Khartoum Should Cooperate With the International Criminal Court
(New York) - The decision today by the International Criminal Court's prosecutor, Luis Moreno Ocampo, to start an investigation into atrocities in Darfur is a key step toward bringing justice for those crimes.
"The ICC prosecutor's decision to investigate mass slaughter and rape in Darfur will start the wheels of justice turning for the victims of these atrocities," said Richard Dicker, director of Human Rights Watch's International Justice Program. "As a U.N. member state, Sudan is obligated to cooperate with the ICC investigation."
On March 31, the United Nations Security Council voted to refer the situation in Darfur to the International Criminal Court by adopting Resolution 1593.
Under the court's statute, the prosecutor's initiation of an investigation reflects his assessment that the Sudanese authorities are "unwilling or unable" to prosecute crimes within the ICC mandate, namely genocide, war crimes, and crimes against humanity. This is consistent with Human Rights Watch's finding that the Sudanese authorities have not taken any meaningful steps to hold those most responsible for serious international crimes to account since the armed conflict began in February 2003.
While the Sudanese government has recently announced its intention to establish a special tribunal in Sudan to try perpetrators of serious crimes in Darfur, such a tribunal would require Khartoum to take enormous and effective efforts to ensure the tribunal's independence and credibility.
A credible, independent tribunal prosecuting lower-level perpetrators could potentially serve as a useful complementary effort to ICC prosecutions. However, Human Rights Watch believes such a tribunal cannot replace what will be a limited number of prosecutions by the ICC of those most responsible. Other local measures such as compensation for stolen livestock and looted assets are also essential steps for restitution of the many victims in Darfur.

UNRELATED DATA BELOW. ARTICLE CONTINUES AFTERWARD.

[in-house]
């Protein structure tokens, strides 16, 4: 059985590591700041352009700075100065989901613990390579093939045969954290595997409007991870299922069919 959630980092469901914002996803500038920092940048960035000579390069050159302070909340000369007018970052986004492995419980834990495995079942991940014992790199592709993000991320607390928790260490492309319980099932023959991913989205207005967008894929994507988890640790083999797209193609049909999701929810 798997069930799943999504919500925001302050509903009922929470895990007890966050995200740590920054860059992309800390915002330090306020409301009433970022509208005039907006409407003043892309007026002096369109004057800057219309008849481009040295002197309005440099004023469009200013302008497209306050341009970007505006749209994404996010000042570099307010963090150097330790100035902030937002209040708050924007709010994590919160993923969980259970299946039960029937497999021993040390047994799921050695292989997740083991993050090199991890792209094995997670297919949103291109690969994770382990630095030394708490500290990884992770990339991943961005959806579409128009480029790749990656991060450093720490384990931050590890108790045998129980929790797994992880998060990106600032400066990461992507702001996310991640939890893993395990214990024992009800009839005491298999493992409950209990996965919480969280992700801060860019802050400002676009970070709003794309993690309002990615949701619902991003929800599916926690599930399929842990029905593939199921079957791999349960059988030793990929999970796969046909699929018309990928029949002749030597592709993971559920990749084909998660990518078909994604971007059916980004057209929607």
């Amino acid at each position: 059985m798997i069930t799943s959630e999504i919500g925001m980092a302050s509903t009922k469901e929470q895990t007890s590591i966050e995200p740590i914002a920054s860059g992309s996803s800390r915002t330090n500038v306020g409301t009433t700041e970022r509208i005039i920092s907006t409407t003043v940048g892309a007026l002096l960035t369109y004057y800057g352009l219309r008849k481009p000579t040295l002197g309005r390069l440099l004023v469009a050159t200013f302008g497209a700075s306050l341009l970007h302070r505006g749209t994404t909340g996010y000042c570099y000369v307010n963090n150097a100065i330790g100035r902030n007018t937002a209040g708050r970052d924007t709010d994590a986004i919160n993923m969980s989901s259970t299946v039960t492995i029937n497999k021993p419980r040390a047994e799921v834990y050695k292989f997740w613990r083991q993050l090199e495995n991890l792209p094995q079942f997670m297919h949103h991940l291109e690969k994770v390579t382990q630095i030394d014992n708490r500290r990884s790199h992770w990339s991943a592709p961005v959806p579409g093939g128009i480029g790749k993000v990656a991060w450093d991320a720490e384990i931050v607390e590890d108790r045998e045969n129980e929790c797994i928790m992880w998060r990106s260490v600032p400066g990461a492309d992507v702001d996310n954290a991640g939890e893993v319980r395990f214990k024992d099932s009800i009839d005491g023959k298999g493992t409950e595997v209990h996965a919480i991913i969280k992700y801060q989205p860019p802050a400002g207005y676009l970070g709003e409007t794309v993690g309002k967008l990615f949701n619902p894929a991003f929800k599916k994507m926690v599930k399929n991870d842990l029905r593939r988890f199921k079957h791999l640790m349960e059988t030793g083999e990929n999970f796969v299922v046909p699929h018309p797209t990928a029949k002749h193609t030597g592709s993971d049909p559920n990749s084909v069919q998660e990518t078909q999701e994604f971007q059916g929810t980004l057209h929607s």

Through the course of its investigation, the ICC must protect its witnesses and conduct an active outreach campaign to explain the court's mandate and purpose.
"Protecting those who come forward to testify and informing those most at risk in Darfur about the ICC are not luxury accessories to the court's investigation in Darfur," said Dicker. "These measures are necessary for justice to be fully realized."
To move ahead with an effective investigation, the Office of the Prosecutor will also need a sufficiently staffed investigative team and adequate support. Canada has provided a voluntary contribution of $500,000 to assist the investigation, increasing resources available through the court's existing budget. Other states can demonstrate their commitment to achieving justice in Darfur by making voluntary contributions to support the ICC's prosecution of crimes committed there.
Background on Sudan and the ICC
More than two million people among Darfur's population of six million have been forcefully displaced from their homes since February 2003 as a result of a government-supported campaign of "ethnic cleansing" carried out in the context of an internal armed conflict. Despite overwhelming evidence of the Sudanese government's role in committing atrocities alongside ethnic militia allies known as "Janjaweed," the government continues to deny its role in the abuses and minimize the scale of the crisis.
Almost two million of the displaced persons remain in camps and towns, entirely dependent on humanitarian aid, and cannot return to their homes and farms due to ongoing attacks, rape, looting, and assault by the government-backed militias as well as other armed actors. An additional million people require food and other assistance as a result of the collapsed economy and pervasive insecurity.
In the past few months, direct hostilities between government forces and rebel groups have lessened, but attacks on civilians continue due to the proliferation of armed groups, the collapse of law and order, and an ongoing climate of impunity. Given the lack of harvest in recent years, there are fears of a potential food crisis.
Since Sudan is not a party to the Rome Statute of the ICC, the ICC could only investigate and prosecute crimes in Darfur following a referral by the U.N. Security Council.